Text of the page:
A new malware family dubbed NOKKI is being used in politically motivated attacks targeting Russian and Cambodian speaking people and organizations.
Palo Alto Network’s Unit 42 security researchers identified the NOKKI malware threat and also found ties to threat actor group called Reaper. Unit 42 spotted the malicious activity starting in July 2018. NOKKI uses malicious macros embedded in a Microsoft Word document. The macros are used to download and run an executable malware payload, as well as download and open a Word decoy document.
“To avoid detection, the macros employ simple obfuscation of interesting strings that ultimately just used base64 encoding. However, it used a somewhat unusual method where it would first convert the base64-encoded text into hex, and then convert that hex into a text string,” Unit 42 stated.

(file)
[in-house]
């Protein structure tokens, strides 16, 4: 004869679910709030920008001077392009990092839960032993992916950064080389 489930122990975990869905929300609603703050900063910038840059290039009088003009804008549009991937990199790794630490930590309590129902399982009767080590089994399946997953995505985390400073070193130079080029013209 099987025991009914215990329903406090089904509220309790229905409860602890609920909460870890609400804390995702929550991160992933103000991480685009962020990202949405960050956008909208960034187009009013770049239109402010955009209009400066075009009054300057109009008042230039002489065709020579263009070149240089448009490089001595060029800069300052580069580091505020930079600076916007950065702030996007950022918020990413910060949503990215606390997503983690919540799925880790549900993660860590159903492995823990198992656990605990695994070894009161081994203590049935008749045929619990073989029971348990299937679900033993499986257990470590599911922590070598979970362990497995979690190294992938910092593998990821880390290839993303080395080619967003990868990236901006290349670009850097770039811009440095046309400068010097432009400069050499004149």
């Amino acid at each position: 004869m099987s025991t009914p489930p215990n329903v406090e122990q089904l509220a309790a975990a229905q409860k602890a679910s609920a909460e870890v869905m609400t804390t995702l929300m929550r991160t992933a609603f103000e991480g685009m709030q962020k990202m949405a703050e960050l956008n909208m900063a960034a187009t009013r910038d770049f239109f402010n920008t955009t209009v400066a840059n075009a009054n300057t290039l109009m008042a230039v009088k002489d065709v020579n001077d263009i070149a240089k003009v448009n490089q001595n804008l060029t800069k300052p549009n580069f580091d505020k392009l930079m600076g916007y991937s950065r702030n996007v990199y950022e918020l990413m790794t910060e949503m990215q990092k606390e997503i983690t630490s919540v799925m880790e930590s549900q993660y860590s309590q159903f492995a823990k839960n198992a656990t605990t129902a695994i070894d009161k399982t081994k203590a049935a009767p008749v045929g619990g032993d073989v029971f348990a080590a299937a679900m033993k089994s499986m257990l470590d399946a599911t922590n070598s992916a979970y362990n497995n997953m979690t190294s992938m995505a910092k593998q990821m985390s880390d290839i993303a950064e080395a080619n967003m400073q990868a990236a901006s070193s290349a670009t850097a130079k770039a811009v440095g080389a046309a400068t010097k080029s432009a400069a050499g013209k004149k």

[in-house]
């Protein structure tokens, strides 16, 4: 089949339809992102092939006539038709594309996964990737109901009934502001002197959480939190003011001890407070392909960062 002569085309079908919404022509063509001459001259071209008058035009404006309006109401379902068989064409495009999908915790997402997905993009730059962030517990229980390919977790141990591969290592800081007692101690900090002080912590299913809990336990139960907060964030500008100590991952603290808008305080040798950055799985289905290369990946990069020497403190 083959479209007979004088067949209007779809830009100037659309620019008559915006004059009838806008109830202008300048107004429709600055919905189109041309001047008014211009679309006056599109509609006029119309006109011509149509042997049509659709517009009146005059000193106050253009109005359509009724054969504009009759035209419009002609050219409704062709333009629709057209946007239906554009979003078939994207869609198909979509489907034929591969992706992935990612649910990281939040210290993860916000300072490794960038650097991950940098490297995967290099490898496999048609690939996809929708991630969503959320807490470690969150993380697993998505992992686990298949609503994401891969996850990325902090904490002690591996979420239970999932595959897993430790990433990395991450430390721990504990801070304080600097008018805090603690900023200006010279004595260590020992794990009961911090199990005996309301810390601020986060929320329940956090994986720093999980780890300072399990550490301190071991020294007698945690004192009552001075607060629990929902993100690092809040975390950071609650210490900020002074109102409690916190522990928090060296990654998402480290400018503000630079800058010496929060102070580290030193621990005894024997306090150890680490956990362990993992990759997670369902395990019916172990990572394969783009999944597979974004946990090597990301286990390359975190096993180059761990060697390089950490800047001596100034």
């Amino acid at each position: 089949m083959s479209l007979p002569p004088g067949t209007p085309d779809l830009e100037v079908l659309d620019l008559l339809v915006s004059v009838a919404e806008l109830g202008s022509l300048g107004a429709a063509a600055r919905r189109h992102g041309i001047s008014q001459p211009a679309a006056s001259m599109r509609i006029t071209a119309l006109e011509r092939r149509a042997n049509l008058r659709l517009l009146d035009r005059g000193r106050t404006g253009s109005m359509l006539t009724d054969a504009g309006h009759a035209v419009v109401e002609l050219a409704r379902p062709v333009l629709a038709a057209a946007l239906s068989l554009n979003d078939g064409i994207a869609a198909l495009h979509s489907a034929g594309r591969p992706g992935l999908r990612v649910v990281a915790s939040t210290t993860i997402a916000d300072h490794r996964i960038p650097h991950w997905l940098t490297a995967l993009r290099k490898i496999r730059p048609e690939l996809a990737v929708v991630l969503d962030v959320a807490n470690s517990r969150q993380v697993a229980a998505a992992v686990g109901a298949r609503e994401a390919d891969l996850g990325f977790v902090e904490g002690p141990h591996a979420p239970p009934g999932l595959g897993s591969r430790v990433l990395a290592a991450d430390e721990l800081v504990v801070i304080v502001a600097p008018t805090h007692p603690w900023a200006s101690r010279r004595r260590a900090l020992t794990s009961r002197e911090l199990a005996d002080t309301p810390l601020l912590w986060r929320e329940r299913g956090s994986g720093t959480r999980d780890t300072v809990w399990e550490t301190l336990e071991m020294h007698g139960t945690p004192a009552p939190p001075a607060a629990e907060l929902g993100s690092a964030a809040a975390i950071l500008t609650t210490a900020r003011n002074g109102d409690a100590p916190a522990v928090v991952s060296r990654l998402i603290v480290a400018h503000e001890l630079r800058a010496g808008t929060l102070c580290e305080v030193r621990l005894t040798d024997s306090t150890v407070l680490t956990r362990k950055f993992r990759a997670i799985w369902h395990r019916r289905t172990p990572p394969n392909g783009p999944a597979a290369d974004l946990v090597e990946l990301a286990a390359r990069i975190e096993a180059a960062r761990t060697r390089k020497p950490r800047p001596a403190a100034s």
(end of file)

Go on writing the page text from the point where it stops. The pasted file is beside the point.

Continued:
Unit 42 further described the Reaper threat and also links to another malware family DOGCALL in the blog post:
“The Reaper group has been publicly attributed to North Korea by other security organizations, targeting organizations that align with the interests of this country. Such targeted organizations include the military and defense industry within South Korea, as well as a Middle Eastern organization that was doing business with North Korea. Part of this group’s modus operandi includes the use of a custom malware family called DOGCALL. DOGCALL is a remote access Trojan (RAT) that uses third-party hosting services to upload data and accept commands. At the time of publication, we observe this particular malware family in use by the Reaper threat actor group only.”
The Unit 42 researchers further surmised that a malware sample, based on its filename, was used to target people interested in the World Cup hosted in Russia in 2018.